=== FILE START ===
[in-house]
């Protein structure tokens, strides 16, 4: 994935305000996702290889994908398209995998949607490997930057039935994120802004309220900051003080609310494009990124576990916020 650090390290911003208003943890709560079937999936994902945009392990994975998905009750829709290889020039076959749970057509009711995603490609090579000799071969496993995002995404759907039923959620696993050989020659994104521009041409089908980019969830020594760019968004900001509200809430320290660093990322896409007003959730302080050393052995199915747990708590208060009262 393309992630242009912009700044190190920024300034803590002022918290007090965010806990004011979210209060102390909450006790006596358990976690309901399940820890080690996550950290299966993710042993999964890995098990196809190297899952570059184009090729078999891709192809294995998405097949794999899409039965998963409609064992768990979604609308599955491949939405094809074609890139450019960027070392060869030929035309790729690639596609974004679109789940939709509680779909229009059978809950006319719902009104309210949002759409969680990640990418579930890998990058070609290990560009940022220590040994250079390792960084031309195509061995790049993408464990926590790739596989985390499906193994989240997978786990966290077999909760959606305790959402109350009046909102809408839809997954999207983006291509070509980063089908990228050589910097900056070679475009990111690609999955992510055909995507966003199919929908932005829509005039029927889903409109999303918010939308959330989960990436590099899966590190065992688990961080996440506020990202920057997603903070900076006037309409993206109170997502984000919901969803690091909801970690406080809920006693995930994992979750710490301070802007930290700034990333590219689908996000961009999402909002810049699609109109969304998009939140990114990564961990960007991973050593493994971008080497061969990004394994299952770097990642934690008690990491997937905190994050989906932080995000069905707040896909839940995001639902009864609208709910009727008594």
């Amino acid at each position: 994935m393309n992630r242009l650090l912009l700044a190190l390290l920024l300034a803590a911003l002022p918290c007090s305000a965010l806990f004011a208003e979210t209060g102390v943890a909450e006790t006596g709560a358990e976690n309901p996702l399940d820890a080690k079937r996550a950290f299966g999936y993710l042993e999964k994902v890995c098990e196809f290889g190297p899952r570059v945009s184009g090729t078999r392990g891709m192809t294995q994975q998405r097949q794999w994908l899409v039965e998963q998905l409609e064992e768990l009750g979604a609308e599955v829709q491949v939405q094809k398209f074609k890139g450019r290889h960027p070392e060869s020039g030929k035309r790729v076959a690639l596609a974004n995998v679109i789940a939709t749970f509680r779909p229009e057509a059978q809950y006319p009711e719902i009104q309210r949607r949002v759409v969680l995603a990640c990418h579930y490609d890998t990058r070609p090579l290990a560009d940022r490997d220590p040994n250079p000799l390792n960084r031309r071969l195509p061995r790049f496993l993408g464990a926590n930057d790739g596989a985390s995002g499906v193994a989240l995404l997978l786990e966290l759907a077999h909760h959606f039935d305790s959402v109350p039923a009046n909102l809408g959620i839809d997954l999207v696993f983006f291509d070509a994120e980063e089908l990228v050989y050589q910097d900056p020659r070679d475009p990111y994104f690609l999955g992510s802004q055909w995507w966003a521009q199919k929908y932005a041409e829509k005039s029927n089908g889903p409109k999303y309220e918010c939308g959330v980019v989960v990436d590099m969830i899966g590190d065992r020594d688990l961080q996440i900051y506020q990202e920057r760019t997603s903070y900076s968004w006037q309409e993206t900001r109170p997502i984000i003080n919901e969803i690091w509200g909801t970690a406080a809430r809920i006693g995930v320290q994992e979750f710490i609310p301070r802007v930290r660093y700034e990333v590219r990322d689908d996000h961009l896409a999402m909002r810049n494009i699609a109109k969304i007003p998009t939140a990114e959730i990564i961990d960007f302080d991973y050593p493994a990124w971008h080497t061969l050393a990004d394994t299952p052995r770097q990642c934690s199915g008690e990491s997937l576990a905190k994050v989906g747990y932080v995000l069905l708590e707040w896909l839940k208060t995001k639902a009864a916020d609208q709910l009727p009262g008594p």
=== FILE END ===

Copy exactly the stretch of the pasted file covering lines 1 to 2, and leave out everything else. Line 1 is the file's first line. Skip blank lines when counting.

[in-house]
């Protein structure tokens, strides 16, 4: 994935305000996702290889994908398209995998949607490997930057039935994120802004309220900051003080609310494009990124576990916020 650090390290911003208003943890709560079937999936994902945009392990994975998905009750829709290889020039076959749970057509009711995603490609090579000799071969496993995002995404759907039923959620696993050989020659994104521009041409089908980019969830020594760019968004900001509200809430320290660093990322896409007003959730302080050393052995199915747990708590208060009262 393309992630242009912009700044190190920024300034803590002022918290007090965010806990004011979210209060102390909450006790006596358990976690309901399940820890080690996550950290299966993710042993999964890995098990196809190297899952570059184009090729078999891709192809294995998405097949794999899409039965998963409609064992768990979604609308599955491949939405094809074609890139450019960027070392060869030929035309790729690639596609974004679109789940939709509680779909229009059978809950006319719902009104309210949002759409969680990640990418579930890998990058070609290990560009940022220590040994250079390792960084031309195509061995790049993408464990926590790739596989985390499906193994989240997978786990966290077999909760959606305790959402109350009046909102809408839809997954999207983006291509070509980063089908990228050589910097900056070679475009990111690609999955992510055909995507966003199919929908932005829509005039029927889903409109999303918010939308959330989960990436590099899966590190065992688990961080996440506020990202920057997603903070900076006037309409993206109170997502984000919901969803690091909801970690406080809920006693995930994992979750710490301070802007930290700034990333590219689908996000961009999402909002810049699609109109969304998009939140990114990564961990960007991973050593493994971008080497061969990004394994299952770097990642934690008690990491997937905190994050989906932080995000069905707040896909839940995001639902009864609208709910009727008594």